Spend a few minutes of your time each day examining your cat for any wounds, lesions, as well as nicks and cuts that weren’t there before.
Besides giving these injuries the immediate care and attention needed so they won’t become infected, you can also mentally work out where these may have come from while you’re at it. And as a bonus, your beloved pet will also consider this as a bonding activity, too.
An Important Tip to Help Optimize Your Home Pet Care Checklist
Besides rabies in cats, there are a number of other serious health problems that could affect your pet's quality of life. This is why you need to boost your pet’s immune system, so he won’t be an easy target for illnesses caused by fungal, bacterial and viral infections.
Zumalka’s SILVERPETis designed to help maintain the ideal function of your cat’s body as well as strengthen his overall immune system to become more resilient against diseases. And with its gentle holistic approach and premium natural ingredients, SILVERPET is a worthwhile addition to your pet care checklist.
A Final Reminder on Rabies in Cats
And that ends my blog post on the no-fuss ways on how to keep your cat safe and protected from rabies infection. I really appreciate you for reading my article and I also hope you learned a lot.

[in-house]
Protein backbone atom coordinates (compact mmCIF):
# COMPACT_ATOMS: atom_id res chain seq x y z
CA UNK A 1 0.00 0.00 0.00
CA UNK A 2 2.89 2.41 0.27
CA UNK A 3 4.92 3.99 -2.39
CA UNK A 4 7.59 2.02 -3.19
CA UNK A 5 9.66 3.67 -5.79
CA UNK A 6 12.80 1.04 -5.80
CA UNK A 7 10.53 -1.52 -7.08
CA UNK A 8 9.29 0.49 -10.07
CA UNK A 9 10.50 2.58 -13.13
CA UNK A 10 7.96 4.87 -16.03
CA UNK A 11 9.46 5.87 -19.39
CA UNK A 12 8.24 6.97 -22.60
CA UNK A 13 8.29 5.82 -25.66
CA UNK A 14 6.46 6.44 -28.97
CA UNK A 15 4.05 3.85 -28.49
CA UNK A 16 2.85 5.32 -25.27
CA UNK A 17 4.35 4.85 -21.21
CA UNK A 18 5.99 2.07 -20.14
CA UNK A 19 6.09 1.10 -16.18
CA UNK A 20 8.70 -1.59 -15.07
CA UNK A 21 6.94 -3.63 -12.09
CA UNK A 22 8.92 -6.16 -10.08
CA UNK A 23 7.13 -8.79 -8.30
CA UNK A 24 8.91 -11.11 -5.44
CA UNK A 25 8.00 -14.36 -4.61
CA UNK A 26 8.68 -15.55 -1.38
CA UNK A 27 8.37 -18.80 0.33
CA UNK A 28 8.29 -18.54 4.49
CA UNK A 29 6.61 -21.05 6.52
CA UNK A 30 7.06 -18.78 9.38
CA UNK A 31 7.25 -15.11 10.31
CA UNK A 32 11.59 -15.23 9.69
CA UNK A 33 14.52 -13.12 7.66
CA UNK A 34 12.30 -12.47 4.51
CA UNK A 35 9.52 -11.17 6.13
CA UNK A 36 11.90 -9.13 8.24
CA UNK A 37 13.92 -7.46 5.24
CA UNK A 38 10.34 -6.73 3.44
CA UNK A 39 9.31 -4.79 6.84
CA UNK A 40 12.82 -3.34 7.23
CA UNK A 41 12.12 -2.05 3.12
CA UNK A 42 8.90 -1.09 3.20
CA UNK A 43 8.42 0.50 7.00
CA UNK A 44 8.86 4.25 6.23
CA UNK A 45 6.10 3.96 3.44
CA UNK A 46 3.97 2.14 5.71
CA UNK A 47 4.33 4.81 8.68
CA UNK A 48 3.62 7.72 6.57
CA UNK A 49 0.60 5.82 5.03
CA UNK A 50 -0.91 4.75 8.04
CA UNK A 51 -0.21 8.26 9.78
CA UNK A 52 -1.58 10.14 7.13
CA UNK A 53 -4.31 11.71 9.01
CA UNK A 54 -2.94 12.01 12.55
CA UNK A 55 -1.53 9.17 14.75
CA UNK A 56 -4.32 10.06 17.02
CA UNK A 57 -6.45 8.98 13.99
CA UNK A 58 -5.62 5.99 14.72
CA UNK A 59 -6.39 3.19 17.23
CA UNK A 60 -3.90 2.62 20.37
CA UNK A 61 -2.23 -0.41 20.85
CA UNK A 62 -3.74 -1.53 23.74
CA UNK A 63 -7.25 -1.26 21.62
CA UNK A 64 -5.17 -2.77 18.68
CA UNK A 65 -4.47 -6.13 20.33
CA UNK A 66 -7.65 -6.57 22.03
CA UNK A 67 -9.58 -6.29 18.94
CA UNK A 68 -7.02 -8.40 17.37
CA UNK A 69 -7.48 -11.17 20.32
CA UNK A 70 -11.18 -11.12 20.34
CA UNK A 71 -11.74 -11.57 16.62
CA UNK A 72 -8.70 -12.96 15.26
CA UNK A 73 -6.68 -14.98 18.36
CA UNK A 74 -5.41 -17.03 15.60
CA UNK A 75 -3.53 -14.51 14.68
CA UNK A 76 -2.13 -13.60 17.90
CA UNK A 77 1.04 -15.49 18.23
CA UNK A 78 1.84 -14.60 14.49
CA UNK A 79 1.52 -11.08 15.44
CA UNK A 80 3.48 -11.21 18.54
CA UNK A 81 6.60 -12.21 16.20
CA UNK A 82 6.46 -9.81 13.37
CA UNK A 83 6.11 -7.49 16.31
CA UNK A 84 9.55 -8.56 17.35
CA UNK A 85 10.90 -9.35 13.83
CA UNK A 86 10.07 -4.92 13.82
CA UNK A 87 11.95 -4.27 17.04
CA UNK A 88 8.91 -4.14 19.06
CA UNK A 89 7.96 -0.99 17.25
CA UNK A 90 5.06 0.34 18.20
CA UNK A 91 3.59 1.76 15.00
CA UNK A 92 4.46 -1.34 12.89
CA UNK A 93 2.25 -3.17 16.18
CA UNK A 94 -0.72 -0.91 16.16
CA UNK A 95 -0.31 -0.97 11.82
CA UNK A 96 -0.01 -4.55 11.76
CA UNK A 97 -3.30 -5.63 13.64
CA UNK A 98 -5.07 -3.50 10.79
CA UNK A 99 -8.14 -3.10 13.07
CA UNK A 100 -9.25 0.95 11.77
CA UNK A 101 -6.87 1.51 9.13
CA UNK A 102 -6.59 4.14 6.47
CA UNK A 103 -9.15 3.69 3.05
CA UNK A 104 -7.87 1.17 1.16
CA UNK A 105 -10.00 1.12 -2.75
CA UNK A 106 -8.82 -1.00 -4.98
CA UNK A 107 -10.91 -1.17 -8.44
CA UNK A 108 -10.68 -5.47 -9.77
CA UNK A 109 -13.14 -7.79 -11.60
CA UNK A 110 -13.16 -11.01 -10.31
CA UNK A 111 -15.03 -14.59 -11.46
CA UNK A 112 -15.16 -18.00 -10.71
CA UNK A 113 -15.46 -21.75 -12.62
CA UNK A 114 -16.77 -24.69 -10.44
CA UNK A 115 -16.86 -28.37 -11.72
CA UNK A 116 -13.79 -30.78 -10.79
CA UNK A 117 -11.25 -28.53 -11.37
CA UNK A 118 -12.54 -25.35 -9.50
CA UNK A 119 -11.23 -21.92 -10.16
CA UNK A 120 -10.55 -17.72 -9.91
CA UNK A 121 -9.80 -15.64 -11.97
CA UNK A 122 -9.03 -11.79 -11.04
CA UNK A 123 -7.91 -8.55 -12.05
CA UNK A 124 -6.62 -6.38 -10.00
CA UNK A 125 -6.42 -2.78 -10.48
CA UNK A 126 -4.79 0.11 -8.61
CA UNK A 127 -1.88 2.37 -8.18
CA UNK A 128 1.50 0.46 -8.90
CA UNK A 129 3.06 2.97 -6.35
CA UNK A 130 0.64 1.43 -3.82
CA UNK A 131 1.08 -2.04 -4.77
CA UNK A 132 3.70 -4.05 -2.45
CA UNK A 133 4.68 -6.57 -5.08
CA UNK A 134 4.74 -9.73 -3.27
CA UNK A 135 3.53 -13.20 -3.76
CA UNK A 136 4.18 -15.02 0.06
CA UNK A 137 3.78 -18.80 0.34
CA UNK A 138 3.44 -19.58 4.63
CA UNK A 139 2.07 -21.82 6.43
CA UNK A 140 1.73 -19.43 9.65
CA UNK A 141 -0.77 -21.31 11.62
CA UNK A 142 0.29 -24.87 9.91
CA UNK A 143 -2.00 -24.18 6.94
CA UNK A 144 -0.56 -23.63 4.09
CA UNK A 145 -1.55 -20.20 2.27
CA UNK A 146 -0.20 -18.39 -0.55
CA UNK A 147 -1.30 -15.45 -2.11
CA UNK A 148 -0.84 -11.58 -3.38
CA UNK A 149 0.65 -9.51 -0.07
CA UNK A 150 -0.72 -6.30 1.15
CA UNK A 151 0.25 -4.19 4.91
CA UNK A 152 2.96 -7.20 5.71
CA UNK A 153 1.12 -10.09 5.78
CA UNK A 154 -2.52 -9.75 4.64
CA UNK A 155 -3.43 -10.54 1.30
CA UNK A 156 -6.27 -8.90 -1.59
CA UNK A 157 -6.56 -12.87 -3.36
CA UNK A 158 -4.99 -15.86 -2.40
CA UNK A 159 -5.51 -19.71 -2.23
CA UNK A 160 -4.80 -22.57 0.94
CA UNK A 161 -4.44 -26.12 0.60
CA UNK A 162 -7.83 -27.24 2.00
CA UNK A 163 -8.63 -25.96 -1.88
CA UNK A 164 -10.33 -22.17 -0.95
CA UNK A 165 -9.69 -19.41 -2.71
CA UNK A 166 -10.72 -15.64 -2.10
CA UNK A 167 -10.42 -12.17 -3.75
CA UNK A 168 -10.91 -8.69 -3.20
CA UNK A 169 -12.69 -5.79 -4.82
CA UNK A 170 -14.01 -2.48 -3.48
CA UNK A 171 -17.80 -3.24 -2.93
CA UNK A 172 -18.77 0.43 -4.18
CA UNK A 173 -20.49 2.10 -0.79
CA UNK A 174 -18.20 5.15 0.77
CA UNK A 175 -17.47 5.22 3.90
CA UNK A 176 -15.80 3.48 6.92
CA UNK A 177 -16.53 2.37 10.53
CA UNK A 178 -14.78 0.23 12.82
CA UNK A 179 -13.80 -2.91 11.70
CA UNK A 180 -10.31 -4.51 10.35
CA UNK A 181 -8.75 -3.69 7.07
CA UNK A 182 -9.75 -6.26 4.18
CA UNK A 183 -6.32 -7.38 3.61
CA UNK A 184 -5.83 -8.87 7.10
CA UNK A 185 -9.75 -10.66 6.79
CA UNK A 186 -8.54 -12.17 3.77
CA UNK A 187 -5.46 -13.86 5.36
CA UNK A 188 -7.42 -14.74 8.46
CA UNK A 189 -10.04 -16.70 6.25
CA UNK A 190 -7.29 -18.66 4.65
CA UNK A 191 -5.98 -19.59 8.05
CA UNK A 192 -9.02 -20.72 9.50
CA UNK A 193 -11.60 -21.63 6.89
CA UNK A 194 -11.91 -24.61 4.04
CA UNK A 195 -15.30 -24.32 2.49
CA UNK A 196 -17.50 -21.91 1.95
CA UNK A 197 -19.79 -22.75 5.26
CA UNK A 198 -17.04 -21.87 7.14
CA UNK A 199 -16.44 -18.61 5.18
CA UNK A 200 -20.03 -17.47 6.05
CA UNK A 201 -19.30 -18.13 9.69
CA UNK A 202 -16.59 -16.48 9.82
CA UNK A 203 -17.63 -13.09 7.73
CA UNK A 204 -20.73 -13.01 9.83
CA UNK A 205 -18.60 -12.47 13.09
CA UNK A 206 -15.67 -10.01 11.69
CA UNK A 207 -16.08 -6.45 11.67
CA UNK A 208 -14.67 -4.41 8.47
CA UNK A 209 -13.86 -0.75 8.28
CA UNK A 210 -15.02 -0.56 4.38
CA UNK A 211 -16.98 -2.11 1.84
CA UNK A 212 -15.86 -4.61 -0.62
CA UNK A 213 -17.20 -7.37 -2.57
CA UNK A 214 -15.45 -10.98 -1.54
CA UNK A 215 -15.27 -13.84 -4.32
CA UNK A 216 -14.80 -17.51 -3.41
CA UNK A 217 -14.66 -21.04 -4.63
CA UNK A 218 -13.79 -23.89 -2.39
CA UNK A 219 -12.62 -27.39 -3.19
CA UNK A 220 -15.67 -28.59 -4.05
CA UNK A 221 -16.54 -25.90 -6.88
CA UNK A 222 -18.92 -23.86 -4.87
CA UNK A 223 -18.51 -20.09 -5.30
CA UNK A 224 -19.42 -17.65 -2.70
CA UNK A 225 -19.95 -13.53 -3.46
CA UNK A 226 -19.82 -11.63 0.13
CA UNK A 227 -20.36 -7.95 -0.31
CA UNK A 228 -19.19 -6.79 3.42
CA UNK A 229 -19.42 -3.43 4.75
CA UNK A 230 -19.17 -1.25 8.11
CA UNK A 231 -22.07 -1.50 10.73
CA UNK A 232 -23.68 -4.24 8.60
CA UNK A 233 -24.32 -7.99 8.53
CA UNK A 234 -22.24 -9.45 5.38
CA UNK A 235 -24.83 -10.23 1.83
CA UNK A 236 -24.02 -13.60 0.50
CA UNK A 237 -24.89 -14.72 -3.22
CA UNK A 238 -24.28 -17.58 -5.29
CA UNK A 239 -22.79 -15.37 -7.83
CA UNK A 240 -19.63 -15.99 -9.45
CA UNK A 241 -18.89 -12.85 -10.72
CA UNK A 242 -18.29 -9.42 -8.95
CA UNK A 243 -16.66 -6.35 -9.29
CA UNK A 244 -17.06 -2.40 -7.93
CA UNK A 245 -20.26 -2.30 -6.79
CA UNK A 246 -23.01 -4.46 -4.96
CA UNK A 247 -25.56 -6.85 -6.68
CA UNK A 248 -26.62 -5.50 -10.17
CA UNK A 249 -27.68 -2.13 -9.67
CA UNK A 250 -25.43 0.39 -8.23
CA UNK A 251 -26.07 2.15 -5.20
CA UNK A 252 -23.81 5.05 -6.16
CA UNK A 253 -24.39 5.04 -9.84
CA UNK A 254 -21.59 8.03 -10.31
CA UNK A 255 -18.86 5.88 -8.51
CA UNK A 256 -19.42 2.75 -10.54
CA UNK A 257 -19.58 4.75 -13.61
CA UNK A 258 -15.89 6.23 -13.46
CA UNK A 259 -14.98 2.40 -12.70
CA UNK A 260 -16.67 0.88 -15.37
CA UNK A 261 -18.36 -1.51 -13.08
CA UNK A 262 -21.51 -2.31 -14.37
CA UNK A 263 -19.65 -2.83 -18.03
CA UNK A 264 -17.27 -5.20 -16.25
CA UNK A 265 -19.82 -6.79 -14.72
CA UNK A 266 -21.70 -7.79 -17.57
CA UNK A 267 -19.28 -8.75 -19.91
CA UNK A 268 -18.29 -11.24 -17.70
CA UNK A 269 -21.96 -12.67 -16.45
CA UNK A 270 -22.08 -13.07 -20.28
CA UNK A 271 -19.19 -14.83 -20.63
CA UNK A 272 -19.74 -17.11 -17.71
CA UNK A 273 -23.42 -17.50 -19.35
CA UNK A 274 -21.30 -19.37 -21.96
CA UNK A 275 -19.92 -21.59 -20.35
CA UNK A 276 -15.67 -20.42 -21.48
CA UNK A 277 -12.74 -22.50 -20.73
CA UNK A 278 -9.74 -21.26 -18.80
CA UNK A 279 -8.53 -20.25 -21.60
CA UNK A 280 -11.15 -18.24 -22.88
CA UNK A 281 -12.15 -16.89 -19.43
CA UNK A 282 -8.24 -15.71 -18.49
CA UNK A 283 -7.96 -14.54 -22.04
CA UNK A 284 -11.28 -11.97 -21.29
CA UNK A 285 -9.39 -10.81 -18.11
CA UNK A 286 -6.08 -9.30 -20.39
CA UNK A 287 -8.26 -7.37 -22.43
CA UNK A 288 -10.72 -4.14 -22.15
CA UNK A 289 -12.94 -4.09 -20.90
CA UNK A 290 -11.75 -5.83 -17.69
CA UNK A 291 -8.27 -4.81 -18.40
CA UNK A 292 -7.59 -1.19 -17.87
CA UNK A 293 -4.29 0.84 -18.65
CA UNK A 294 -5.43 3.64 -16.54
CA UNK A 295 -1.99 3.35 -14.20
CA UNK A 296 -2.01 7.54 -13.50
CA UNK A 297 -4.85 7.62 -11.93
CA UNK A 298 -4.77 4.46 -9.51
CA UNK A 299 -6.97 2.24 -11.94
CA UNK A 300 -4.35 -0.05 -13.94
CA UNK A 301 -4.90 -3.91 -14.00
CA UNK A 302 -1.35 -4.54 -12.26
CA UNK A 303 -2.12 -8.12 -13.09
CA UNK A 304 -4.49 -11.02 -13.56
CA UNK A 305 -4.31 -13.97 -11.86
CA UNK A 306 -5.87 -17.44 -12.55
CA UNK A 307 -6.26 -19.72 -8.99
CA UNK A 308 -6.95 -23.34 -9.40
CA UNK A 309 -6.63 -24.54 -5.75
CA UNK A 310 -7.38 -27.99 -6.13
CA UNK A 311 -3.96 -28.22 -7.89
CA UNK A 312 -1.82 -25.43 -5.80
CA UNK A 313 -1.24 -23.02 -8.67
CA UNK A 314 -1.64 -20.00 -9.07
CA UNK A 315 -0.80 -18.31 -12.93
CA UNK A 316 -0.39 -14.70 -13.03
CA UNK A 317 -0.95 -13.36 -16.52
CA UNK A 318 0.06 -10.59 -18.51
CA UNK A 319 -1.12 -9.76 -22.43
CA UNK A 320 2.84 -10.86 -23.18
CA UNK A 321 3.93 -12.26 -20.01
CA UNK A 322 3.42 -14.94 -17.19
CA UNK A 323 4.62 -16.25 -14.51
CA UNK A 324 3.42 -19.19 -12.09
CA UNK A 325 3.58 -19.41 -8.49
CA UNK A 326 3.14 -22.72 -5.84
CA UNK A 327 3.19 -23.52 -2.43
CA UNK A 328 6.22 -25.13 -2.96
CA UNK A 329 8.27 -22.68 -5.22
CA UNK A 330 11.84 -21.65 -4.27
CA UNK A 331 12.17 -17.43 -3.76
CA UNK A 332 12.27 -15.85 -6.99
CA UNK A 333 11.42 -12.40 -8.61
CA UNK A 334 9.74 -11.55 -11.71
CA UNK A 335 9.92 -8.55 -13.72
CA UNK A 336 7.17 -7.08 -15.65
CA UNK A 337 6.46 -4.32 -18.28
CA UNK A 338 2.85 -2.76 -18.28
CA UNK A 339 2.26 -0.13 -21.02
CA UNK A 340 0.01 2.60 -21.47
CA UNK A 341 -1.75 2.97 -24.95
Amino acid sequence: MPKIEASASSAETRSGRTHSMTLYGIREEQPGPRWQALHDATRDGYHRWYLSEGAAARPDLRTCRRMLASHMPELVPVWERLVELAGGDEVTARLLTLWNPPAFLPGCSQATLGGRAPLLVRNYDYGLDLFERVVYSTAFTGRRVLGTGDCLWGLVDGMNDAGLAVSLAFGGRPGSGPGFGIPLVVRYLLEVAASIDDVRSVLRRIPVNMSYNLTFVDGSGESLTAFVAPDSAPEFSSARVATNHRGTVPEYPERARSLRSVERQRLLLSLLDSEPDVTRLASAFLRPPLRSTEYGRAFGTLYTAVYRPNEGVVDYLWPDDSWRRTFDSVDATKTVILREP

Although keeping the rabies virus at bay can be a bit challenging, having the right support group to guide and help you as you go along will definitely be an advantage. Make sure you CONTACT US at any time to get in touch with a pet homeopathy specialist.
HOMEOPATH & CO-FOUNDER OF ZUMALKA
Suzie Cyrenne is a certified Homeopath with over ten years of experience creating natural products for cats and dogs. She co-founded eCommerce brand, Zumalka in 2013 with her husband Matt and is on a mission to help thousands of animals naturally improve their quality of life and shares her experience on their popular YouTube show. Hence, she created a line of high-performance natural pet supplements to target the root cause of common health issues.
Suzie was influenced by her mother-in-law, who practiced homeopathy and made natural remedies from home. After being on prescriptions for many years for a skin issue without resolution, she wanted to try something new. Her problems were cleared up within a few months of dedication to a better diet supplemented by homeopathic remedies. That's when she knew that homeopathy worked! During this process, she wondered why there weren't better options for pets and soon created a popular line of natural remedies that have helped thousands of pets across the USA.
When she’s not traveling or reading the next personal development book, you can find Suzie snowboarding, working out, or enjoying a daily hike.